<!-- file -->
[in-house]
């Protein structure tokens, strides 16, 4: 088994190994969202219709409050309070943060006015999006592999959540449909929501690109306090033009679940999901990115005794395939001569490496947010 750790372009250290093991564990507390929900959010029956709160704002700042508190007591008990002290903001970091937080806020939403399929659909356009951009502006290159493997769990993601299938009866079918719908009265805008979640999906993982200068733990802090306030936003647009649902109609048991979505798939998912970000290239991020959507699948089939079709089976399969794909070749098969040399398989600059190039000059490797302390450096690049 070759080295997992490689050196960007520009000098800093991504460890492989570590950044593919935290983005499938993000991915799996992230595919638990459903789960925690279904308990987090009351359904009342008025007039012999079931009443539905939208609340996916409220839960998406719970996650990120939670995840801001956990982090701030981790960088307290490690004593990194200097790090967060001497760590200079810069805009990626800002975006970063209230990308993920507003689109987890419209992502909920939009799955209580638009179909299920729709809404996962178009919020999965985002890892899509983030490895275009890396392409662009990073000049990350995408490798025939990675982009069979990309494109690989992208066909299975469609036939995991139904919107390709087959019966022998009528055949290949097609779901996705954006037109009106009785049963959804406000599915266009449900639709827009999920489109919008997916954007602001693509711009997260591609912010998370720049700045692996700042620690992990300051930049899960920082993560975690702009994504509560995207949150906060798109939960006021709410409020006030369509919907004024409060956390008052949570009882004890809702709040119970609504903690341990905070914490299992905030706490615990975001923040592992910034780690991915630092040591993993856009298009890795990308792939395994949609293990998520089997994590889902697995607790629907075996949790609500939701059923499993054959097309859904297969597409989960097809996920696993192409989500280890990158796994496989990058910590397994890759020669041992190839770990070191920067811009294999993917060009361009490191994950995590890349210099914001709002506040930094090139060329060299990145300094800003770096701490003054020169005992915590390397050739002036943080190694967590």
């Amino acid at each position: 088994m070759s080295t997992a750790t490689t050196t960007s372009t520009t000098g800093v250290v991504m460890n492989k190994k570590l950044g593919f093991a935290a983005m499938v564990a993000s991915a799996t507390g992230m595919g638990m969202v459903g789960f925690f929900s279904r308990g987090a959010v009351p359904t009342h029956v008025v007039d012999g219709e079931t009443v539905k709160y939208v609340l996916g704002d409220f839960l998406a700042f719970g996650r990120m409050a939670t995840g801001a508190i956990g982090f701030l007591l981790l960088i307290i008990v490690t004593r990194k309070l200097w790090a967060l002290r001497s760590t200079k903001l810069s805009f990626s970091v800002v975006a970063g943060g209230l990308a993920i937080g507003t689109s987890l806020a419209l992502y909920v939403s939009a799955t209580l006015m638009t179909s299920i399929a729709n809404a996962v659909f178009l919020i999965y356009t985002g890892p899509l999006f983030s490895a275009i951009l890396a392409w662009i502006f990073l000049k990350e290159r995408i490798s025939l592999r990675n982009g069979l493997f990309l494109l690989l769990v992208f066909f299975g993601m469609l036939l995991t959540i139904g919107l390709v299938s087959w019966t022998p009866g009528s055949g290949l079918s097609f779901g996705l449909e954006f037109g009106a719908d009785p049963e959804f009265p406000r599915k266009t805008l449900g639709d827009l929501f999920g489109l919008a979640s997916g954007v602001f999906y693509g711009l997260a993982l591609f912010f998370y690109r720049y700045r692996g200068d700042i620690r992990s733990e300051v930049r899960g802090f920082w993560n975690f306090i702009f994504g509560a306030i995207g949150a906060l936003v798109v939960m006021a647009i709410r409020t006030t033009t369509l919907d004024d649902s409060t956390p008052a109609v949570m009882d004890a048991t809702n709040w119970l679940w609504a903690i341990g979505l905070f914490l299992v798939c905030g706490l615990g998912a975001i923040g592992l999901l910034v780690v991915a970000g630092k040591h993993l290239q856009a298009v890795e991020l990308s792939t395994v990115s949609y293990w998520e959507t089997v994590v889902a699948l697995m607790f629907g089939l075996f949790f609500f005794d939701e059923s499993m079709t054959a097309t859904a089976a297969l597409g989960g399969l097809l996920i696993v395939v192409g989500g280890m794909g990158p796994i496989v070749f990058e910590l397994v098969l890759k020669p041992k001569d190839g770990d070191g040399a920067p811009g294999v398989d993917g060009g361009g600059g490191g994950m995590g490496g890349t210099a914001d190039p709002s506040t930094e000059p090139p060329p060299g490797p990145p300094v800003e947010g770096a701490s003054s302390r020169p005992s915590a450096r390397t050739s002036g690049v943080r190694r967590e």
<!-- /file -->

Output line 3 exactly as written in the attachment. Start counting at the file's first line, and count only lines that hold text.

């Amino acid at each position: 088994m070759s080295t997992a750790t490689t050196t960007s372009t520009t000098g800093v250290v991504m460890n492989k190994k570590l950044g593919f093991a935290a983005m499938v564990a993000s991915a799996t507390g992230m595919g638990m969202v459903g789960f925690f929900s279904r308990g987090a959010v009351p359904t009342h029956v008025v007039d012999g219709e079931t009443v539905k709160y939208v609340l996916g704002d409220f839960l998406a700042f719970g996650r990120m409050a939670t995840g801001a508190i956990g982090f701030l007591l981790l960088i307290i008990v490690t004593r990194k309070l200097w790090a967060l002290r001497s760590t200079k903001l810069s805009f990626s970091v800002v975006a970063g943060g209230l990308a993920i937080g507003t689109s987890l806020a419209l992502y909920v939403s939009a799955t209580l006015m638009t179909s299920i399929a729709n809404a996962v659909f178009l919020i999965y356009t985002g890892p899509l999006f983030s490895a275009i951009l890396a392409w662009i502006f990073l000049k990350e290159r995408i490798s025939l592999r990675n982009g069979l493997f990309l494109l690989l769990v992208f066909f299975g993601m469609l036939l995991t959540i139904g919107l390709v299938s087959w019966t022998p009866g009528s055949g290949l079918s097609f779901g996705l449909e954006f037109g009106a719908d009785p049963e959804f009265p406000r599915k266009t805008l449900g639709d827009l929501f999920g489109l919008a979640s997916g954007v602001f999906y693509g711009l997260a993982l591609f912010f998370y690109r720049y700045r692996g200068d700042i620690r992990s733990e300051v930049r899960g802090f920082w993560n975690f306090i702009f994504g509560a306030i995207g949150a906060l936003v798109v939960m006021a647009i709410r409020t006030t033009t369509l919907d004024d649902s409060t956390p008052a109609v949570m009882d004890a048991t809702n709040w119970l679940w609504a903690i341990g979505l905070f914490l299992v798939c905030g706490l615990g998912a975001i923040g592992l999901l910034v780690v991915a970000g630092k040591h993993l290239q856009a298009v890795e991020l990308s792939t395994v990115s949609y293990w998520e959507t089997v994590v889902a699948l697995m607790f629907g089939l075996f949790f609500f005794d939701e059923s499993m079709t054959a097309t859904a089976a297969l597409g989960g399969l097809l996920i696993v395939v192409g989500g280890m794909g990158p796994i496989v070749f990058e910590l397994v098969l890759k020669p041992k001569d190839g770990d070191g040399a920067p811009g294999v398989d993917g060009g361009g600059g490191g994950m995590g490496g890349t210099a914001d190039p709002s506040t930094e000059p090139p060329p060299g490797p990145p300094v800003e947010g770096a701490s003054s302390r020169p005992s915590a450096r390397t050739s002036g690049v943080r190694r967590e």